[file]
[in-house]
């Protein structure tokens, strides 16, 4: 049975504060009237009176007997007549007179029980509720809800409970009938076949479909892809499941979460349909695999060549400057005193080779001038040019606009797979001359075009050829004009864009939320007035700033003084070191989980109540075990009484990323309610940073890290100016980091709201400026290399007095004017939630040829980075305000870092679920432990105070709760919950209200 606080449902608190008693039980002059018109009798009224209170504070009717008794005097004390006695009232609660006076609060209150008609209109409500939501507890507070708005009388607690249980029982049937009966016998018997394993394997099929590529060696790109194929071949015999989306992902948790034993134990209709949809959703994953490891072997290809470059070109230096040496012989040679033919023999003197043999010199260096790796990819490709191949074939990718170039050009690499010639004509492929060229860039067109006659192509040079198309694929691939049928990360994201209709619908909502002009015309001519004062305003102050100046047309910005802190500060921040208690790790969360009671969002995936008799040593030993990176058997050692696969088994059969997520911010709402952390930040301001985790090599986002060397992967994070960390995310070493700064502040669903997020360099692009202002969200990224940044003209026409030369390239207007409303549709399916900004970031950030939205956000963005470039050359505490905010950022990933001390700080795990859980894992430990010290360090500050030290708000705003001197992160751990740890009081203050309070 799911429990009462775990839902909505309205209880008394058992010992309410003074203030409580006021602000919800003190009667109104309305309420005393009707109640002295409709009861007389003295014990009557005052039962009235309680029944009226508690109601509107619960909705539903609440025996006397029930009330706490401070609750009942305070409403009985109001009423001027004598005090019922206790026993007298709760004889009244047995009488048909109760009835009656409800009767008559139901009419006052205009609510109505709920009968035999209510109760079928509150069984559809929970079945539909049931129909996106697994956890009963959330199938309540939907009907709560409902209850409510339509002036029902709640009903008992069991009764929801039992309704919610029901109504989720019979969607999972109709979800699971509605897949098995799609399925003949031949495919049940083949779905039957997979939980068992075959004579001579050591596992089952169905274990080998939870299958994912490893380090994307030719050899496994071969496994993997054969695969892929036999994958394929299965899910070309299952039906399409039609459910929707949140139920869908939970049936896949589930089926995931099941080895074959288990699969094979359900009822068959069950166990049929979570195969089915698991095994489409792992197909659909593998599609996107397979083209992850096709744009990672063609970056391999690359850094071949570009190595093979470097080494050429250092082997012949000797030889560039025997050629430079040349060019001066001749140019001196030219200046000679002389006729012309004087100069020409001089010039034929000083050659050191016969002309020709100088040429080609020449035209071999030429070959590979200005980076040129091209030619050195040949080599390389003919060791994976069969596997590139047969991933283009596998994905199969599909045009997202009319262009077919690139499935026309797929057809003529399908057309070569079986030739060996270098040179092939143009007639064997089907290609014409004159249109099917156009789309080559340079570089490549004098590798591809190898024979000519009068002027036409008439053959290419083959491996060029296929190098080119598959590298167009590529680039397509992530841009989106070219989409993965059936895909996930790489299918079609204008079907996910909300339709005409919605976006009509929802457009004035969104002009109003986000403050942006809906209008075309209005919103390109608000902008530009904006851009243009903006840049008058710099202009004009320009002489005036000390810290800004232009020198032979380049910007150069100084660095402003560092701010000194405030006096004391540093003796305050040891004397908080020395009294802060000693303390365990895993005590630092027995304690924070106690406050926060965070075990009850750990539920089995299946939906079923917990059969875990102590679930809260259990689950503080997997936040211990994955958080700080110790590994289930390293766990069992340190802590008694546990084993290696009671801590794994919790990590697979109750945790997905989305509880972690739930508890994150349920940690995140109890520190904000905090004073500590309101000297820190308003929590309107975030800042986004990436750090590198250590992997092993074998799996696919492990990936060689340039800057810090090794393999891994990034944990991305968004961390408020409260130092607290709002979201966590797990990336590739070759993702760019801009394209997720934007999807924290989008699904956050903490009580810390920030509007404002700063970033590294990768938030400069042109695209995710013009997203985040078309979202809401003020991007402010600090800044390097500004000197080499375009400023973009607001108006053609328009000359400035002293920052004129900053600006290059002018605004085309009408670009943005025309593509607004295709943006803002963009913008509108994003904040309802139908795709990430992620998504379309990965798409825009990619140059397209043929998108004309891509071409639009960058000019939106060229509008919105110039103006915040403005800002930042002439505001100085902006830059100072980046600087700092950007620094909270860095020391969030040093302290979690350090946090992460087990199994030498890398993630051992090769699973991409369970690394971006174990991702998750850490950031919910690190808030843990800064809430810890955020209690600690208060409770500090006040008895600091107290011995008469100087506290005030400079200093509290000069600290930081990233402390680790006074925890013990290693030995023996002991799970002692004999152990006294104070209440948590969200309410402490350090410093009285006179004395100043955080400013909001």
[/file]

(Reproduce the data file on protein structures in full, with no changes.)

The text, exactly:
[in-house]
């Protein structure tokens, strides 16, 4: 049975504060009237009176007997007549007179029980509720809800409970009938076949479909892809499941979460349909695999060549400057005193080779001038040019606009797979001359075009050829004009864009939320007035700033003084070191989980109540075990009484990323309610940073890290100016980091709201400026290399007095004017939630040829980075305000870092679920432990105070709760919950209200 606080449902608190008693039980002059018109009798009224209170504070009717008794005097004390006695009232609660006076609060209150008609209109409500939501507890507070708005009388607690249980029982049937009966016998018997394993394997099929590529060696790109194929071949015999989306992902948790034993134990209709949809959703994953490891072997290809470059070109230096040496012989040679033919023999003197043999010199260096790796990819490709191949074939990718170039050009690499010639004509492929060229860039067109006659192509040079198309694929691939049928990360994201209709619908909502002009015309001519004062305003102050100046047309910005802190500060921040208690790790969360009671969002995936008799040593030993990176058997050692696969088994059969997520911010709402952390930040301001985790090599986002060397992967994070960390995310070493700064502040669903997020360099692009202002969200990224940044003209026409030369390239207007409303549709399916900004970031950030939205956000963005470039050359505490905010950022990933001390700080795990859980894992430990010290360090500050030290708000705003001197992160751990740890009081203050309070 799911429990009462775990839902909505309205209880008394058992010992309410003074203030409580006021602000919800003190009667109104309305309420005393009707109640002295409709009861007389003295014990009557005052039962009235309680029944009226508690109601509107619960909705539903609440025996006397029930009330706490401070609750009942305070409403009985109001009423001027004598005090019922206790026993007298709760004889009244047995009488048909109760009835009656409800009767008559139901009419006052205009609510109505709920009968035999209510109760079928509150069984559809929970079945539909049931129909996106697994956890009963959330199938309540939907009907709560409902209850409510339509002036029902709640009903008992069991009764929801039992309704919610029901109504989720019979969607999972109709979800699971509605897949098995799609399925003949031949495919049940083949779905039957997979939980068992075959004579001579050591596992089952169905274990080998939870299958994912490893380090994307030719050899496994071969496994993997054969695969892929036999994958394929299965899910070309299952039906399409039609459910929707949140139920869908939970049936896949589930089926995931099941080895074959288990699969094979359900009822068959069950166990049929979570195969089915698991095994489409792992197909659909593998599609996107397979083209992850096709744009990672063609970056391999690359850094071949570009190595093979470097080494050429250092082997012949000797030889560039025997050629430079040349060019001066001749140019001196030219200046000679002389006729012309004087100069020409001089010039034929000083050659050191016969002309020709100088040429080609020449035209071999030429070959590979200005980076040129091209030619050195040949080599390389003919060791994976069969596997590139047969991933283009596998994905199969599909045009997202009319262009077919690139499935026309797929057809003529399908057309070569079986030739060996270098040179092939143009007639064997089907290609014409004159249109099917156009789309080559340079570089490549004098590798591809190898024979000519009068002027036409008439053959290419083959491996060029296929190098080119598959590298167009590529680039397509992530841009989106070219989409993965059936895909996930790489299918079609204008079907996910909300339709005409919605976006009509929802457009004035969104002009109003986000403050942006809906209008075309209005919103390109608000902008530009904006851009243009903006840049008058710099202009004009320009002489005036000390810290800004232009020198032979380049910007150069100084660095402003560092701010000194405030006096004391540093003796305050040891004397908080020395009294802060000693303390365990895993005590630092027995304690924070106690406050926060965070075990009850750990539920089995299946939906079923917990059969875990102590679930809260259990689950503080997997936040211990994955958080700080110790590994289930390293766990069992340190802590008694546990084993290696009671801590794994919790990590697979109750945790997905989305509880972690739930508890994150349920940690995140109890520190904000905090004073500590309101000297820190308003929590309107975030800042986004990436750090590198250590992997092993074998799996696919492990990936060689340039800057810090090794393999891994990034944990991305968004961390408020409260130092607290709002979201966590797990990336590739070759993702760019801009394209997720934007999807924290989008699904956050903490009580810390920030509007404002700063970033590294990768938030400069042109695209995710013009997203985040078309979202809401003020991007402010600090800044390097500004000197080499375009400023973009607001108006053609328009000359400035002293920052004129900053600006290059002018605004085309009408670009943005025309593509607004295709943006803002963009913008509108994003904040309802139908795709990430992620998504379309990965798409825009990619140059397209043929998108004309891509071409639009960058000019939106060229509008919105110039103006915040403005800002930042002439505001100085902006830059100072980046600087700092950007620094909270860095020391969030040093302290979690350090946090992460087990199994030498890398993630051992090769699973991409369970690394971006174990991702998750850490950031919910690190808030843990800064809430810890955020209690600690208060409770500090006040008895600091107290011995008469100087506290005030400079200093509290000069600290930081990233402390680790006074925890013990290693030995023996002991799970002692004999152990006294104070209440948590969200309410402490350090410093009285006179004395100043955080400013909001």